Travel 2.0

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Travel 2.0, was used as early as December 2003 on a posting on the Planeta Web 2.0 Discussion Forum[1] and is an offshoot of the Web 2.0 phenomenon. Like many other industries, the online travel industry is currently in transition, adapting to new technologies and trends available on the Internet.[2]

Travellers, for their part, are becoming increasingly more interested in finding the opinions and reviews of their fellow travellers in lieu of professional travel advice.[3] . This impact is significant given the travel sector's economic influence on the Internet, indeed more money is spent on travel than anything else online. Roughly two-thirds of Americans research and plan travel online and approximately the same amount book online as well.[4] The online travel industry breaks down into several different categories: online travel agents, online travel guides, online travel planners, and online travel communities and forums.[5] Together, these four groups make up the bulk of what are considered Travel 2.0 companies.

Travel 2.0 is a term that represents the extension and customization of the concept of Web 2.0 into a form that applies to the world’s largest industry: travel and tourism. It defines a transformation of online offerings into a new level of user empowerment and functionality. More than “Move to the Internet” as a platform, though, it is about how business forces that characterized Web 1.0 are yielding power, influence and eyeballs to the socially oriented Web 2.0. For Web 2.0, Tim O’Reilly described the following new models or different approaches that illustrated the divide between 2.0 and 1.0.[6]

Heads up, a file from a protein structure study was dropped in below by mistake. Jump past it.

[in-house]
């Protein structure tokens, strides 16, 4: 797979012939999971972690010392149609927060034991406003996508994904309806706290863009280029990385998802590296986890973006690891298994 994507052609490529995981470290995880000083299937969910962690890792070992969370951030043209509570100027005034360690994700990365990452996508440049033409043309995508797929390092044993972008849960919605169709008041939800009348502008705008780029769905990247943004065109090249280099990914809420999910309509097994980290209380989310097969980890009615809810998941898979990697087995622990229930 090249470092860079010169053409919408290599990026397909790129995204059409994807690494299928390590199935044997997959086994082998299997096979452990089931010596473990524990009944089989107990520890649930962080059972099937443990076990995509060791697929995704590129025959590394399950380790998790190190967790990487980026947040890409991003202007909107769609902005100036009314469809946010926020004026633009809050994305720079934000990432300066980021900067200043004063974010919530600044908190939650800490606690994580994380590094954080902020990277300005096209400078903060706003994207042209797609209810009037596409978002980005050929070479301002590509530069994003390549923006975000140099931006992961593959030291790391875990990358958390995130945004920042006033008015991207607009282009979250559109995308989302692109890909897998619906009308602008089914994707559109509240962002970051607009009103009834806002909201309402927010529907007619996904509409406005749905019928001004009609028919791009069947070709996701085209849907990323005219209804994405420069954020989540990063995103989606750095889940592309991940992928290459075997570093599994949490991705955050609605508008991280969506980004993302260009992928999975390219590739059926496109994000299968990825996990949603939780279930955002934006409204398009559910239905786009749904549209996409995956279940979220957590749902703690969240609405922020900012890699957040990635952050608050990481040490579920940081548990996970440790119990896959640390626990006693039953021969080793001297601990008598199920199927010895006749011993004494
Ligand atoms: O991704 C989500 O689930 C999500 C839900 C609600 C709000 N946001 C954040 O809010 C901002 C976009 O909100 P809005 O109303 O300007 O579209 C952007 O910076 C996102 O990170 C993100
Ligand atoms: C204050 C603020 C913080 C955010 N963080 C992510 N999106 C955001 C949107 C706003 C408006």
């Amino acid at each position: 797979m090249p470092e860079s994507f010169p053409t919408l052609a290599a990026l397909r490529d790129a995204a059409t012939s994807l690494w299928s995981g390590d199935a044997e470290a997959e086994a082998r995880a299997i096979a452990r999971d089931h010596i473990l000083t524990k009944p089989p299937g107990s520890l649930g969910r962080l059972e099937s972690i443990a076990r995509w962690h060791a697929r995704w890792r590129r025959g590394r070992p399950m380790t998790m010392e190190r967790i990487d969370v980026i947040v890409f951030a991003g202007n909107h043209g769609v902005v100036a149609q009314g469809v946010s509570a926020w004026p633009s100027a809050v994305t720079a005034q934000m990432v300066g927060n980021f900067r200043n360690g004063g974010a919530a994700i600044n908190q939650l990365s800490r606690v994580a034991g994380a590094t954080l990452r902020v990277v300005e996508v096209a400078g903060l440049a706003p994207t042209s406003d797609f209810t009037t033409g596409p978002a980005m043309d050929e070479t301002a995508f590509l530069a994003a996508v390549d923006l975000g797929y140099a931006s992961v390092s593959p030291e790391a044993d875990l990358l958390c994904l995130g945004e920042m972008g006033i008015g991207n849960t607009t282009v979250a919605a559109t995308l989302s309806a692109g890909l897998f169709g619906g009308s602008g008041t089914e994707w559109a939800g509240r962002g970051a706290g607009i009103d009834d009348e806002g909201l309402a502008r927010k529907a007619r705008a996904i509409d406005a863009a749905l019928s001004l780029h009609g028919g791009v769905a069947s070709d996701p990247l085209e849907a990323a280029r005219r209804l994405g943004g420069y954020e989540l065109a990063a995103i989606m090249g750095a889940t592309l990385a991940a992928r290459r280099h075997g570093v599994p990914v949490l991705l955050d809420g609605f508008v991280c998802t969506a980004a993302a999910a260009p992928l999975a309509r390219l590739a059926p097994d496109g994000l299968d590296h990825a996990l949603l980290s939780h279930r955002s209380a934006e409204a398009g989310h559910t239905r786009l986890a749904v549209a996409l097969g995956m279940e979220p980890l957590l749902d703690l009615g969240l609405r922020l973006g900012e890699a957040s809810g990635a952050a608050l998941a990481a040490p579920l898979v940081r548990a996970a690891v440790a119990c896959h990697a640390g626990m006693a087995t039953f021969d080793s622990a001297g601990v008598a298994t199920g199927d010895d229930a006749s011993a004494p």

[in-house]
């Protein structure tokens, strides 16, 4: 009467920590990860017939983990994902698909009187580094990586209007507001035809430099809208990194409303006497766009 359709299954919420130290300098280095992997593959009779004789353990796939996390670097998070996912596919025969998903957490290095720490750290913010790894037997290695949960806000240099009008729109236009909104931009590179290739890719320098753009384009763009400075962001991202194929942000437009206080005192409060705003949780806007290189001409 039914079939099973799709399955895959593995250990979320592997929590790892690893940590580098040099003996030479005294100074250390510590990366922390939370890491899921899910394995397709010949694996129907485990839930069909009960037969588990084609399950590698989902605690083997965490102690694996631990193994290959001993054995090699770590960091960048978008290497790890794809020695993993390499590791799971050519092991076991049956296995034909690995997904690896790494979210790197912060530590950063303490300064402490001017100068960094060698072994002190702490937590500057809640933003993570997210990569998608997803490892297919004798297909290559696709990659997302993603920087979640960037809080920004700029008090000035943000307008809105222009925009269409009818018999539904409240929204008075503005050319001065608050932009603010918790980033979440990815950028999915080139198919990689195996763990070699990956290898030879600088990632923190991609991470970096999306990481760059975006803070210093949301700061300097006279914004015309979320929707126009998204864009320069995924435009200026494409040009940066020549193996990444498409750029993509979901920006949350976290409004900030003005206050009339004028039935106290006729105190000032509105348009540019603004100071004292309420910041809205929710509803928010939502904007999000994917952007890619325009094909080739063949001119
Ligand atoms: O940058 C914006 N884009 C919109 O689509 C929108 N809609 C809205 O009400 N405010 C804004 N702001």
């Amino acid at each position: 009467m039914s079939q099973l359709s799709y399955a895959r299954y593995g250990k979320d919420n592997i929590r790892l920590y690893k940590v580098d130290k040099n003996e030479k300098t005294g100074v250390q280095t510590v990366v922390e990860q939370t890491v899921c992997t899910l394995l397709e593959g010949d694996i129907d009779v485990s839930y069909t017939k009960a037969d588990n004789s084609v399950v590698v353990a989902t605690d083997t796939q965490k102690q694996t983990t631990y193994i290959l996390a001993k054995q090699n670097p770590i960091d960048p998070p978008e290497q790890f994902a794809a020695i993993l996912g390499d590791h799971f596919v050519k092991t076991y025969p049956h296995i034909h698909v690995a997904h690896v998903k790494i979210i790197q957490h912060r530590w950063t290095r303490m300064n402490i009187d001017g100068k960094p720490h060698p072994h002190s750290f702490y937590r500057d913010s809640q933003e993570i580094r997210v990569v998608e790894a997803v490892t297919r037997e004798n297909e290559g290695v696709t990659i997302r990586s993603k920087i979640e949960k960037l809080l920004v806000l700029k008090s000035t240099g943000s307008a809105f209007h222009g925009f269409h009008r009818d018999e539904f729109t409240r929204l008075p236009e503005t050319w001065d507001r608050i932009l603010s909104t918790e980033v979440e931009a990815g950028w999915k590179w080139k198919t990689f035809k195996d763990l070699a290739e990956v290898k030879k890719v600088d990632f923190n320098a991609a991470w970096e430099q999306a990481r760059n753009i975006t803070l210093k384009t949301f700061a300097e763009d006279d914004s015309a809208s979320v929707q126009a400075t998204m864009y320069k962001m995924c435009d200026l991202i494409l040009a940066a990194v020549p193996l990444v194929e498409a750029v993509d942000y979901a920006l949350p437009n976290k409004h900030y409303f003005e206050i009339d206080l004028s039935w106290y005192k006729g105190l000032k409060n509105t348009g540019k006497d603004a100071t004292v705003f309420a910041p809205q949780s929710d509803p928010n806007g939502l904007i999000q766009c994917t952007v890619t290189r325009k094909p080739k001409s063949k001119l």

The world has seen a migration of technical capabilities from slow, single process chips, 1200 baud modems, big, heavy monitors, and expensive memory and storage to dual core processors, DSL and cable modems with broad market penetration, cheap memory and storage and flat screen monitors. This has enabled Web democracy, allowing the presence of a one-person site to be as influential as a mass media outlet. The result is an online social revolution where friends and strangers can connect, share and communicate.

As described in 2006 by Philip Wolf, president and CEO of PhoCusWright Inc.,[7], a travel research firm, Travel 2.0 as built on Web 2.0, is defined by five key tenets:

  1. Complete transparency in data, in pricing, in content, in imagery. Goofy pricing schemes are exposed. Resorts marketing themselves on the beach must reckon with being one block away. Flea bags are revealed, piercing the veil of professional photography. Transparency is code for truth. "A funny thing about the truth," goes a Chinese proverb, "the more you stretch it, the easier it is to see through it."
  2. Peer collaboration. C2C. Whatever verb you fancy – engage, interact, communicate – people are digging other people in untold ways. The social networking floodgates have opened: a positive advancing force holding great promise for travel, tourism and hospitality. Your company is actually the enabler of CRM which occurs between consumer and consumer. Personalization is now about helping customers connect with other customers so they ultimately get what they want.
  3. Basic, time-honored things have become much easier. For example, clipping articles for your dream 25th anniversary trip, getting recommendations from friends and friends of friends, sharing photos, and scrap booking have all been around for years. Today, however, they are accomplished in fundamentally better ways.